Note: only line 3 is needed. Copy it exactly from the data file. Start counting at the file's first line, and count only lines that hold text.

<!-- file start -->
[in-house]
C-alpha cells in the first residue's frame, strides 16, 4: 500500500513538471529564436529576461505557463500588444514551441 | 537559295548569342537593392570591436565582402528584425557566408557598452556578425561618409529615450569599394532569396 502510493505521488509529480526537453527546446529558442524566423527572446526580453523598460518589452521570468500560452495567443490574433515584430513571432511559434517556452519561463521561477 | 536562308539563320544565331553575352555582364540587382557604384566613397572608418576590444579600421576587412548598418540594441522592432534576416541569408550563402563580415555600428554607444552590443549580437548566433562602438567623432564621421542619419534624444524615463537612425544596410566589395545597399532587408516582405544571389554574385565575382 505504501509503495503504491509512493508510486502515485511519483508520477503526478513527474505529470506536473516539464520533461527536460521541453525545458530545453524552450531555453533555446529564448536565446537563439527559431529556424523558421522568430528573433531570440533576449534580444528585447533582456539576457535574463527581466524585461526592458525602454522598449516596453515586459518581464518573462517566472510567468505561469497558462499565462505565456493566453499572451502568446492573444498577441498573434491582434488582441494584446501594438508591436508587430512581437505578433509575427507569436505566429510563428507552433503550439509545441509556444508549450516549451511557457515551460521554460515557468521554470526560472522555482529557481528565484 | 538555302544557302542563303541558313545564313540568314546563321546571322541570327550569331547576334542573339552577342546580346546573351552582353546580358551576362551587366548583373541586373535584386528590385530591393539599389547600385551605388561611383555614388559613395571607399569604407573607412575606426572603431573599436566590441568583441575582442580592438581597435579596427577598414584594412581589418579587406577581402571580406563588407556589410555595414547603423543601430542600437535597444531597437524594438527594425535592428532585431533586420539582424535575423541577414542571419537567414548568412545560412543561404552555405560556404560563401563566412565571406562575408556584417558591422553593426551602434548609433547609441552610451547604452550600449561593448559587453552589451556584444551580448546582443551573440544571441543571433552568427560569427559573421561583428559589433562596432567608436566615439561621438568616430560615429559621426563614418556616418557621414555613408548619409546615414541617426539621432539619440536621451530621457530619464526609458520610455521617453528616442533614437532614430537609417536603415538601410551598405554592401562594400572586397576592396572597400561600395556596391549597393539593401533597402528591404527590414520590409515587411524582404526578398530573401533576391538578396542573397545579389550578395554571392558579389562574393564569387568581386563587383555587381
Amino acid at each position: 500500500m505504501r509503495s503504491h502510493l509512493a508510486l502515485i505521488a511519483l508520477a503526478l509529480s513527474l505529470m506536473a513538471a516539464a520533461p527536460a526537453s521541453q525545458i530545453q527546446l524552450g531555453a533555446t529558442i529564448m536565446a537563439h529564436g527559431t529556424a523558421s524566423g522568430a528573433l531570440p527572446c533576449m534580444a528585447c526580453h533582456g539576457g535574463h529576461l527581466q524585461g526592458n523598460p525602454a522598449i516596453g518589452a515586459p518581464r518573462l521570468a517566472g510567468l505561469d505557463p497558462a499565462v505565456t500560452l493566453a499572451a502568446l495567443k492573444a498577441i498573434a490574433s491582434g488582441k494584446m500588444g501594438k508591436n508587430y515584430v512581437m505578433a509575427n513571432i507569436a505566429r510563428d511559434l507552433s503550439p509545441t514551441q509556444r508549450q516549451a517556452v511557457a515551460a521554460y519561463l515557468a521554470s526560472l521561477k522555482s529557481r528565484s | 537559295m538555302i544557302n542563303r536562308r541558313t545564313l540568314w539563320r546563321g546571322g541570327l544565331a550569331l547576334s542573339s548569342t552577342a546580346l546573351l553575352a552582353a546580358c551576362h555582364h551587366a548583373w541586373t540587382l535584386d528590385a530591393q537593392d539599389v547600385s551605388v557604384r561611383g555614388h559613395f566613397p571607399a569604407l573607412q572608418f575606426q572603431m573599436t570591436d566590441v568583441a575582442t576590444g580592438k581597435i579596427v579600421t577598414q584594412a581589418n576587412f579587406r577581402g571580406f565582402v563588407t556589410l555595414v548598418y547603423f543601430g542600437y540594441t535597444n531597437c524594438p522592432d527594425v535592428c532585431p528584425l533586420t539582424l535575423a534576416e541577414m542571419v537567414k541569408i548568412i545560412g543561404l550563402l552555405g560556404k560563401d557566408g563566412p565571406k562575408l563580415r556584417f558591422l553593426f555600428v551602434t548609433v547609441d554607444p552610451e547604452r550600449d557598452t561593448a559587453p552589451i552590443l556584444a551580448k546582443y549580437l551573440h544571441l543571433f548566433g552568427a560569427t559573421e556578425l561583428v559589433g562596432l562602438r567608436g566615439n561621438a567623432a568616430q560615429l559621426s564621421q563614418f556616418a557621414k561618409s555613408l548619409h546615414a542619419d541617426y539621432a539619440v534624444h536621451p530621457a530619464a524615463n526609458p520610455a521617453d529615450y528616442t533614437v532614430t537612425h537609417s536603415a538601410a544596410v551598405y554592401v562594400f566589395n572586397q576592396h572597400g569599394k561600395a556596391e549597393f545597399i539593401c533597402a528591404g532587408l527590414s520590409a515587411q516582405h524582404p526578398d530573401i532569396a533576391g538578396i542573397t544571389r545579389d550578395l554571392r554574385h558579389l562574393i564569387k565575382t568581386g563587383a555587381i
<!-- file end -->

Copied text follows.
Amino acid at each position: 500500500m505504501r509503495s503504491h502510493l509512493a508510486l502515485i505521488a511519483l508520477a503526478l509529480s513527474l505529470m506536473a513538471a516539464a520533461p527536460a526537453s521541453q525545458i530545453q527546446l524552450g531555453a533555446t529558442i529564448m536565446a537563439h529564436g527559431t529556424a523558421s524566423g522568430a528573433l531570440p527572446c533576449m534580444a528585447c526580453h533582456g539576457g535574463h529576461l527581466q524585461g526592458n523598460p525602454a522598449i516596453g518589452a515586459p518581464r518573462l521570468a517566472g510567468l505561469d505557463p497558462a499565462v505565456t500560452l493566453a499572451a502568446l495567443k492573444a498577441i498573434a490574433s491582434g488582441k494584446m500588444g501594438k508591436n508587430y515584430v512581437m505578433a509575427n513571432i507569436a505566429r510563428d511559434l507552433s503550439p509545441t514551441q509556444r508549450q516549451a517556452v511557457a515551460a521554460y519561463l515557468a521554470s526560472l521561477k522555482s529557481r528565484s | 537559295m538555302i544557302n542563303r536562308r541558313t545564313l540568314w539563320r546563321g546571322g541570327l544565331a550569331l547576334s542573339s548569342t552577342a546580346l546573351l553575352a552582353a546580358c551576362h555582364h551587366a548583373w541586373t540587382l535584386d528590385a530591393q537593392d539599389v547600385s551605388v557604384r561611383g555614388h559613395f566613397p571607399a569604407l573607412q572608418f575606426q572603431m573599436t570591436d566590441v568583441a575582442t576590444g580592438k581597435i579596427v579600421t577598414q584594412a581589418n576587412f579587406r577581402g571580406f565582402v563588407t556589410l555595414v548598418y547603423f543601430g542600437y540594441t535597444n531597437c524594438p522592432d527594425v535592428c532585431p528584425l533586420t539582424l535575423a534576416e541577414m542571419v537567414k541569408i548568412i545560412g543561404l550563402l552555405g560556404k560563401d557566408g563566412p565571406k562575408l563580415r556584417f558591422l553593426f555600428v551602434t548609433v547609441d554607444p552610451e547604452r550600449d557598452t561593448a559587453p552589451i552590443l556584444a551580448k546582443y549580437l551573440h544571441l543571433f548566433g552568427a560569427t559573421e556578425l561583428v559589433g562596432l562602438r567608436g566615439n561621438a567623432a568616430q560615429l559621426s564621421q563614418f556616418a557621414k561618409s555613408l548619409h546615414a542619419d541617426y539621432a539619440v534624444h536621451p530621457a530619464a524615463n526609458p520610455a521617453d529615450y528616442t533614437v532614430t537612425h537609417s536603415a538601410a544596410v551598405y554592401v562594400f566589395n572586397q576592396h572597400g569599394k561600395a556596391e549597393f545597399i539593401c533597402a528591404g532587408l527590414s520590409a515587411q516582405h524582404p526578398d530573401i532569396a533576391g538578396i542573397t544571389r545579389d550578395l554571392r554574385h558579389l562574393i564569387k565575382t568581386g563587383a555587381i